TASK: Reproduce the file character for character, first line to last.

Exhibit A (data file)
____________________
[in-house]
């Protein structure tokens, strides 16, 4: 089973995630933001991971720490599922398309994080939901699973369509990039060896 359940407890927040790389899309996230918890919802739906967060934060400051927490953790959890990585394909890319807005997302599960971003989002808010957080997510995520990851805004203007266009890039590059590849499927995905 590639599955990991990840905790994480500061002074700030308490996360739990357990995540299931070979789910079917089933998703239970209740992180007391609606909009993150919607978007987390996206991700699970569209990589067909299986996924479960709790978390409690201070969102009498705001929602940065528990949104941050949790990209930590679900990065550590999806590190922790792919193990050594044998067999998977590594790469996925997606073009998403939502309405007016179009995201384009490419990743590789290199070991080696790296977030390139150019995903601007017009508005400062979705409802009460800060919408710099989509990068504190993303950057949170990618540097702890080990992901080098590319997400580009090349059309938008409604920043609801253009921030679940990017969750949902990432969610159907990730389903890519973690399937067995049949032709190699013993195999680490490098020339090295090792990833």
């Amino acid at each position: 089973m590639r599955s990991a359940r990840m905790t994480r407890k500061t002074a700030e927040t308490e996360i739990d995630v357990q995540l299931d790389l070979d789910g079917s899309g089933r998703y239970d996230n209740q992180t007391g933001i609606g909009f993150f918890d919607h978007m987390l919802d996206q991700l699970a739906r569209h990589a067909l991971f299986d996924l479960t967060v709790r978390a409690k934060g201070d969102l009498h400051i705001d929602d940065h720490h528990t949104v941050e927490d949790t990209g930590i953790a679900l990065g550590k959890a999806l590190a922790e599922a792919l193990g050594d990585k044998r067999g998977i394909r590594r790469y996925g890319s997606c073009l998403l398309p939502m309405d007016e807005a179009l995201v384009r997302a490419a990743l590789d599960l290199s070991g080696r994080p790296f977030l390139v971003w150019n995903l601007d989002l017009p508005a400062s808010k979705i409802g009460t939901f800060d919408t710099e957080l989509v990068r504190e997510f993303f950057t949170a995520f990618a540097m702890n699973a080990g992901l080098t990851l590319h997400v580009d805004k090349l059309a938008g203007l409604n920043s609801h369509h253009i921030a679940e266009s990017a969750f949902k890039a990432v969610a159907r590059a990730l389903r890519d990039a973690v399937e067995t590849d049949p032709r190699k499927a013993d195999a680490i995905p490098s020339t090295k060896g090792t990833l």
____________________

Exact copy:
[in-house]
């Protein structure tokens, strides 16, 4: 089973995630933001991971720490599922398309994080939901699973369509990039060896 359940407890927040790389899309996230918890919802739906967060934060400051927490953790959890990585394909890319807005997302599960971003989002808010957080997510995520990851805004203007266009890039590059590849499927995905 590639599955990991990840905790994480500061002074700030308490996360739990357990995540299931070979789910079917089933998703239970209740992180007391609606909009993150919607978007987390996206991700699970569209990589067909299986996924479960709790978390409690201070969102009498705001929602940065528990949104941050949790990209930590679900990065550590999806590190922790792919193990050594044998067999998977590594790469996925997606073009998403939502309405007016179009995201384009490419990743590789290199070991080696790296977030390139150019995903601007017009508005400062979705409802009460800060919408710099989509990068504190993303950057949170990618540097702890080990992901080098590319997400580009090349059309938008409604920043609801253009921030679940990017969750949902990432969610159907990730389903890519973690399937067995049949032709190699013993195999680490490098020339090295090792990833």
């Amino acid at each position: 089973m590639r599955s990991a359940r990840m905790t994480r407890k500061t002074a700030e927040t308490e996360i739990d995630v357990q995540l299931d790389l070979d789910g079917s899309g089933r998703y239970d996230n209740q992180t007391g933001i609606g909009f993150f918890d919607h978007m987390l919802d996206q991700l699970a739906r569209h990589a067909l991971f299986d996924l479960t967060v709790r978390a409690k934060g201070d969102l009498h400051i705001d929602d940065h720490h528990t949104v941050e927490d949790t990209g930590i953790a679900l990065g550590k959890a999806l590190a922790e599922a792919l193990g050594d990585k044998r067999g998977i394909r590594r790469y996925g890319s997606c073009l998403l398309p939502m309405d007016e807005a179009l995201v384009r997302a490419a990743l590789d599960l290199s070991g080696r994080p790296f977030l390139v971003w150019n995903l601007d989002l017009p508005a400062s808010k979705i409802g009460t939901f800060d919408t710099e957080l989509v990068r504190e997510f993303f950057t949170a995520f990618a540097m702890n699973a080990g992901l080098t990851l590319h997400v580009d805004k090349l059309a938008g203007l409604n920043s609801h369509h253009i921030a679940e266009s990017a969750f949902k890039a990432v969610a159907r590059a990730l389903r890519d990039a973690v399937e067995t590849d049949p032709r190699k499927a013993d195999a680490i995905p490098s020339t090295k060896g090792t990833l």